1/16 grout lines are often used for tight lines and edges because they are tight. They are appropriate for smaller tiles since such tiles need less grout to adhere them to each other.

Ability to Service Grout Joints

The ability to service grout joints greatly depends on the tightness or width of the grout joint. When installing 1/16-inch grout lines, it is essential to remember that it would be challenging to regrout or service the grout lines in other ways. 1/16 grout lines are narrow, so you should install them in locations where you will not need to service the joints; for example, you can use 1/16 joints in dry areas such as the den in your house, the halls, etc.

If you need to regrout, it is a lot easier to pass a tool through a 1/8 grout joint. On the other hand, it is much easier to service and make corrections to 1/8-inch grout joints. Thus, you can install 1/8-inch grout lines in wet areas or areas prone to moisture; in this way, you can regrout when necessary.

Similarities Between 1/8 and 1/16 Grout Line

There are not many similarities between 1/8 and 1/16 grout lines; their initial difference lies in the different widths of both grout lines. But there lies a parallel in the quality or kind of tile with which they work well; 1/8- and 1/16-inch grout lines work with, and are suitable for, tiles with rectified edges.

Rectified Edges

1/8-inch grout lines and 1/16-inch grout lines are similar in that they are suitable for use with tiles that have clean-cut, rectified edges. Tiles with rectified edges can accommodate smaller grout lines because the tiles have been cut precisely. There is less irregularity and variation in rectified tiles, so small to moderate grout lines are applicable with such tiles.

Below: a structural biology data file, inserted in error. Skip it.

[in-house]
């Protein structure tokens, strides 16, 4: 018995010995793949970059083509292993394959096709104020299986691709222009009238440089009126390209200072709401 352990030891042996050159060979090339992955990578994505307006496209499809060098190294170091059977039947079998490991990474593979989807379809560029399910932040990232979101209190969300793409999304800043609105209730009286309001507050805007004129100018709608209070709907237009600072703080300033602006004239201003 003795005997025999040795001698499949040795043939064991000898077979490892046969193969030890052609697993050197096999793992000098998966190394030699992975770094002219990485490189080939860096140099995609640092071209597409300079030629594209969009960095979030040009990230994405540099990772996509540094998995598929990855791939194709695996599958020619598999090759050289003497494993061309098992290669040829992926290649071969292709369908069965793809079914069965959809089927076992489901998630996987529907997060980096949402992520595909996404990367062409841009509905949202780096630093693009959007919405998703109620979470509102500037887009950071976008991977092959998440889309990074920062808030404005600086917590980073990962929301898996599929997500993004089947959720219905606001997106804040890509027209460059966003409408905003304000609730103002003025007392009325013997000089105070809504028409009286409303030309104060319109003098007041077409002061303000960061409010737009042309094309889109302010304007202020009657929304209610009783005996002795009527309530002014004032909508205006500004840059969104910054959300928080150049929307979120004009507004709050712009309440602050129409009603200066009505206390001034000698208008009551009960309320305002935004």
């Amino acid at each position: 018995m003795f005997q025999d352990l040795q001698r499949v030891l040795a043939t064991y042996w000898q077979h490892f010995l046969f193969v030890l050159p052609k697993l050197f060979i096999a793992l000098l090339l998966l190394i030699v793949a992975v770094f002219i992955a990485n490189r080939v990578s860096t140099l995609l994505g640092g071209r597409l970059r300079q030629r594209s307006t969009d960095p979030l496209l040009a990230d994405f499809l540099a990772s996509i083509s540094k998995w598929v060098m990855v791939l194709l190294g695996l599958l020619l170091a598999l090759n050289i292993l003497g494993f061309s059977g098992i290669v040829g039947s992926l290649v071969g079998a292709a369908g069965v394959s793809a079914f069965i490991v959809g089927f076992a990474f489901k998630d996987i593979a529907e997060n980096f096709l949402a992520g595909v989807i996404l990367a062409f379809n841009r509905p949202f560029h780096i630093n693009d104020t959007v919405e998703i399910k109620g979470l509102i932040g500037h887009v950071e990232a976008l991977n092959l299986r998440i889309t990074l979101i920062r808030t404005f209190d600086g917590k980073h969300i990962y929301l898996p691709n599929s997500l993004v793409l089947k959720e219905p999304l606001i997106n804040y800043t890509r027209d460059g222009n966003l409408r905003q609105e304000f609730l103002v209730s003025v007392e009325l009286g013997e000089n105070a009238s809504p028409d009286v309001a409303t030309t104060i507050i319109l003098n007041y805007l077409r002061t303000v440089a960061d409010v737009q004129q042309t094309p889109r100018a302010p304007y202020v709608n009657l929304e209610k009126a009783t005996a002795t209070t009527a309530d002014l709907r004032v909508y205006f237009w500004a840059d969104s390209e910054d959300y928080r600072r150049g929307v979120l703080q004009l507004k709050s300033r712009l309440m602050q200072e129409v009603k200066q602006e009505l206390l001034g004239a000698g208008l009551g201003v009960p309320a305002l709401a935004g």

For example, a 1/16-inch grout line is reasonable for installing glass tiles because glass has clean-cut edges that allow for a tight installation. Using a 1/8 grout line with rectified tiles allows the tile pattern to flow smoothly from tile to tile.


Although it has been established that there are no compulsory guidelines set by professionals in the industry in installing grout lines, there are factors you should consider when deciding between 1/8-inch grout lines and 1/16-inch grout lines for tiling projects in your home. These factors could determine the success and long-lasting capabilities of the tile job.

You should consider the amount of variation in size between the tiles you want to install, and if there are irregularities, you should install 1/8 grout lines rather than 1/16 grout lines. It is also crucial that you consider the size of the tiles that you want to install; installing big tiles with 1/16 grout lines could cause lippage problems, so 1/8 grout lines are better in such a situation.

Leave a Comment

Your email address will not be published.